Misty wasn’t even gone a day before my brother had to go and pick her up. My niece kept crying and dying, she’d fall to the ground and refuse to “wake up” because Daddy made Misty go away. Three years later, Misty and my niece are still the best of friends.

    My brother now admits it was a really, really dumb move. I still don’t know why they had become convinced that was the right thing to do.

    Liked by 2 people

    • I’m so glad they returned for her. Not only did your niece get her best friend back, but it teaches her a valuable lesson about taking responsibility for animals that come into her home, even if she was too young to really understand it at the time.


  2. My daughter lives in Michigan and is a big supporter of Detroit Dog Rescue. There are some terrible stories out there of abandoned dogs not even taken there to be rehomed. Two of her four dogs are rescue dogs – one at the home because the owner was moving, the other in a poor state of health. Too many people do not understand what it mens to have a dog.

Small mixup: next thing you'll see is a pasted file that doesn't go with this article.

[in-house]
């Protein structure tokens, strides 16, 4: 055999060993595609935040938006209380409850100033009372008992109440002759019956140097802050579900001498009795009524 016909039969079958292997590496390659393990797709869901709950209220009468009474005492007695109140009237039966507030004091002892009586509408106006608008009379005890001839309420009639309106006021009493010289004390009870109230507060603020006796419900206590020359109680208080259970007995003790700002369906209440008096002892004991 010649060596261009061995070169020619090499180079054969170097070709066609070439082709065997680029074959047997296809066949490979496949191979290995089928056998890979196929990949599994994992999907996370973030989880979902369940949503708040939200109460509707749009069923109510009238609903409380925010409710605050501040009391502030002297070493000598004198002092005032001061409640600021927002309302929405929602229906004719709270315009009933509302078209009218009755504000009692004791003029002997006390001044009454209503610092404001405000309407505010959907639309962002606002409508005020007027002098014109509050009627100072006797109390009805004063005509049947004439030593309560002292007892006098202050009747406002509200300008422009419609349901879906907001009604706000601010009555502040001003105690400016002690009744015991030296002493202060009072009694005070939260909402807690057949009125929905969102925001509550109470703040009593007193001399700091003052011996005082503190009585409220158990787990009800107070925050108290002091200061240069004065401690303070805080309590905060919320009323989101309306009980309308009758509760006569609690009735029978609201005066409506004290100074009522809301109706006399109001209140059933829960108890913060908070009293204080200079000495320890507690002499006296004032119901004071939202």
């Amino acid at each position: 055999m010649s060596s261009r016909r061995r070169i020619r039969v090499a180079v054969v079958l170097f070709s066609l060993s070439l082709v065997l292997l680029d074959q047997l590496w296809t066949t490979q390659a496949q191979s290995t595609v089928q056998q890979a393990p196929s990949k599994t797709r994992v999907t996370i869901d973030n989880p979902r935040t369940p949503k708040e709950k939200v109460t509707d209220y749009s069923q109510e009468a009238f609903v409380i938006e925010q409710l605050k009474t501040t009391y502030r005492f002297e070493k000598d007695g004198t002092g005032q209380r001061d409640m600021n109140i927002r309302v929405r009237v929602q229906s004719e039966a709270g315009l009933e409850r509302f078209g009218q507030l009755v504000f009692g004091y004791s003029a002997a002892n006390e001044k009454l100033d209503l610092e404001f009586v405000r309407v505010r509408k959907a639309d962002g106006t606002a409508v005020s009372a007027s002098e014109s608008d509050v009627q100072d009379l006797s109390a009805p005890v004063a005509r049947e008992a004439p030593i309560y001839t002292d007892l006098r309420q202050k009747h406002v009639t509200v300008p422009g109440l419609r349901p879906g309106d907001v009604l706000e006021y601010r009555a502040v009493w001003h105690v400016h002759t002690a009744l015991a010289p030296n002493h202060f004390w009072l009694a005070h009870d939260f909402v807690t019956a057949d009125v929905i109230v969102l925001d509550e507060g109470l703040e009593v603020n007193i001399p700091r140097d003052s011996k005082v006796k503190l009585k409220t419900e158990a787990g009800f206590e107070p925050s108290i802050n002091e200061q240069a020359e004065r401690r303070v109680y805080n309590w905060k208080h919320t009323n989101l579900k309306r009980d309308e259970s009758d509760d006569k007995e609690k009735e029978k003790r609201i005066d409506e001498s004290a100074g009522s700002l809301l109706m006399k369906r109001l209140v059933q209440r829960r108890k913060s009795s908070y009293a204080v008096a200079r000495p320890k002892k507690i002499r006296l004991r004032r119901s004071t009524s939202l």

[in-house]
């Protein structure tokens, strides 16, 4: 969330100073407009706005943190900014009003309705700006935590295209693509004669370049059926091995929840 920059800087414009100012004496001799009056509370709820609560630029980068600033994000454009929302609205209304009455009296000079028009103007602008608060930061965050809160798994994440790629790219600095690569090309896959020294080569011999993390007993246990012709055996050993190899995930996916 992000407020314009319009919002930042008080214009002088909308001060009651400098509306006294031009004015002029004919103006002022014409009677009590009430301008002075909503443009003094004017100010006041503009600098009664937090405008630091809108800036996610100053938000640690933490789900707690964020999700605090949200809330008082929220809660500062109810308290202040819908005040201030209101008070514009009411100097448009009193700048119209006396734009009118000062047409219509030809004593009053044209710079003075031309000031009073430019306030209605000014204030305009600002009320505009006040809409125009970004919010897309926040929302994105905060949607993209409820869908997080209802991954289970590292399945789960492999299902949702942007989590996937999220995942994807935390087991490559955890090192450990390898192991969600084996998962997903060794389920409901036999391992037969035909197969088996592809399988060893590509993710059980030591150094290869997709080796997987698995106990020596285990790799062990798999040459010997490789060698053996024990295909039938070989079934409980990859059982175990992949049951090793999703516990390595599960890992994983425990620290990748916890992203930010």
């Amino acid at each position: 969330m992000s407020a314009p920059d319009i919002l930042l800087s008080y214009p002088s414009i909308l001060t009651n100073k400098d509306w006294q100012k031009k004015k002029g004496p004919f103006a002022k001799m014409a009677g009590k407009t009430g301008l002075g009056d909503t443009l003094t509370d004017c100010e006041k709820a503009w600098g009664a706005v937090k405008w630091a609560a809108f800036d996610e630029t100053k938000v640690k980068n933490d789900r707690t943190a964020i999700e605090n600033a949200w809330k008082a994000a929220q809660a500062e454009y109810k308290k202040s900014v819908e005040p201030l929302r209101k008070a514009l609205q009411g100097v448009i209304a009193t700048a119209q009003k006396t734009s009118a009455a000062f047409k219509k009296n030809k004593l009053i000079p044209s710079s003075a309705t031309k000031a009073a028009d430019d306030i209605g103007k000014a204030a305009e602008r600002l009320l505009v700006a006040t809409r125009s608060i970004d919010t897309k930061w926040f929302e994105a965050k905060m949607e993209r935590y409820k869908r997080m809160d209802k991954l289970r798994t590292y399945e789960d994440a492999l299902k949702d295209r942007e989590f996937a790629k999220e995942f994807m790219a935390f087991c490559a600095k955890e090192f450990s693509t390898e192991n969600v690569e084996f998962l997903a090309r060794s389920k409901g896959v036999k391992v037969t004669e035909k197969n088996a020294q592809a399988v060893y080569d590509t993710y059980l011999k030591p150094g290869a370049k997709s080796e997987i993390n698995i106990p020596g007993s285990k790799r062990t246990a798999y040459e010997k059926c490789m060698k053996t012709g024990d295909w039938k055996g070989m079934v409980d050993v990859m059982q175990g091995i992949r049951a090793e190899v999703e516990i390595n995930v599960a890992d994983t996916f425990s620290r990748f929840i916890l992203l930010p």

• My heart goes out to all the rescuers in the Detroit area. They really do have a unique challenge, with abandonment really becoming a constant as people just walk away from their homes in light of the economic crisis there. So tough!


  3. Hi,
    Thanks for this article on animals. My last cat was put out and I always say he walked up and chose me. After I brought him home, he lived 22 years. He was the most beautiful black cat that I had ever seen.
    Visiting from the A to Z Blog Challenge 2015.
    Patricia at Everything Must Change


    • Our Charlie definitely chose us, too! He climbed a 3 1/2 foot playpen and jumped into my arms! Love hearing rescue stories! Our shelter sees lots of black cats, because so many people still think they’re unlucky. But all of them I’ve known have been so sweet!